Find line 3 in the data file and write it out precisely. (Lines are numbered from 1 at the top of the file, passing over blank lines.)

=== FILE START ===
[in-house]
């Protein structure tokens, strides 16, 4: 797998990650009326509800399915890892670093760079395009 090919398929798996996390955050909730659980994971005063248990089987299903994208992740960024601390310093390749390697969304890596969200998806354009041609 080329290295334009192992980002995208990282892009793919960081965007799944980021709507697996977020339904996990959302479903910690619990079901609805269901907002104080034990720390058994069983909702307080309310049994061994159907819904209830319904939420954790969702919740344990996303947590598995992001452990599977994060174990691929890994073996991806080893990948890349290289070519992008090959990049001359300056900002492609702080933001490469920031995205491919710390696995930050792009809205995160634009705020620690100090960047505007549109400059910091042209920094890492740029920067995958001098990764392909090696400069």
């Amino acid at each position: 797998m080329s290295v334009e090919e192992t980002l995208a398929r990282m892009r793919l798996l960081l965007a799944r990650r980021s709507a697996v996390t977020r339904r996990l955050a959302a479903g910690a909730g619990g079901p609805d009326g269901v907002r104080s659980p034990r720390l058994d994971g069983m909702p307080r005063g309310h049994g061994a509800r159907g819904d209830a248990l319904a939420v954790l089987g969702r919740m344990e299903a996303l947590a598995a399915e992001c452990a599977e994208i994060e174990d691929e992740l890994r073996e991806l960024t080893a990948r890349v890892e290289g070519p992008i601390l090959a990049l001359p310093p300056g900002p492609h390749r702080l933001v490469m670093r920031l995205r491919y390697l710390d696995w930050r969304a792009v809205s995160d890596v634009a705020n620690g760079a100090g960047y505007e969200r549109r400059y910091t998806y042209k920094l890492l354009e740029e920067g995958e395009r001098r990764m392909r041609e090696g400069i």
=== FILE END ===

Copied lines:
């Amino acid at each position: 797998m080329s290295v334009e090919e192992t980002l995208a398929r990282m892009r793919l798996l960081l965007a799944r990650r980021s709507a697996v996390t977020r339904r996990l955050a959302a479903g910690a909730g619990g079901p609805d009326g269901v907002r104080s659980p034990r720390l058994d994971g069983m909702p307080r005063g309310h049994g061994a509800r159907g819904d209830a248990l319904a939420v954790l089987g969702r919740m344990e299903a996303l947590a598995a399915e992001c452990a599977e994208i994060e174990d691929e992740l890994r073996e991806l960024t080893a990948r890349v890892e290289g070519p992008i601390l090959a990049l001359p310093p300056g900002p492609h390749r702080l933001v490469m670093r920031l995205r491919y390697l710390d696995w930050r969304a792009v809205s995160d890596v634009a705020n620690g760079a100090g960047y505007e969200r549109r400059y910091t998806y042209k920094l890492l354009e740029e920067g995958e395009r001098r990764m392909r041609e090696g400069i």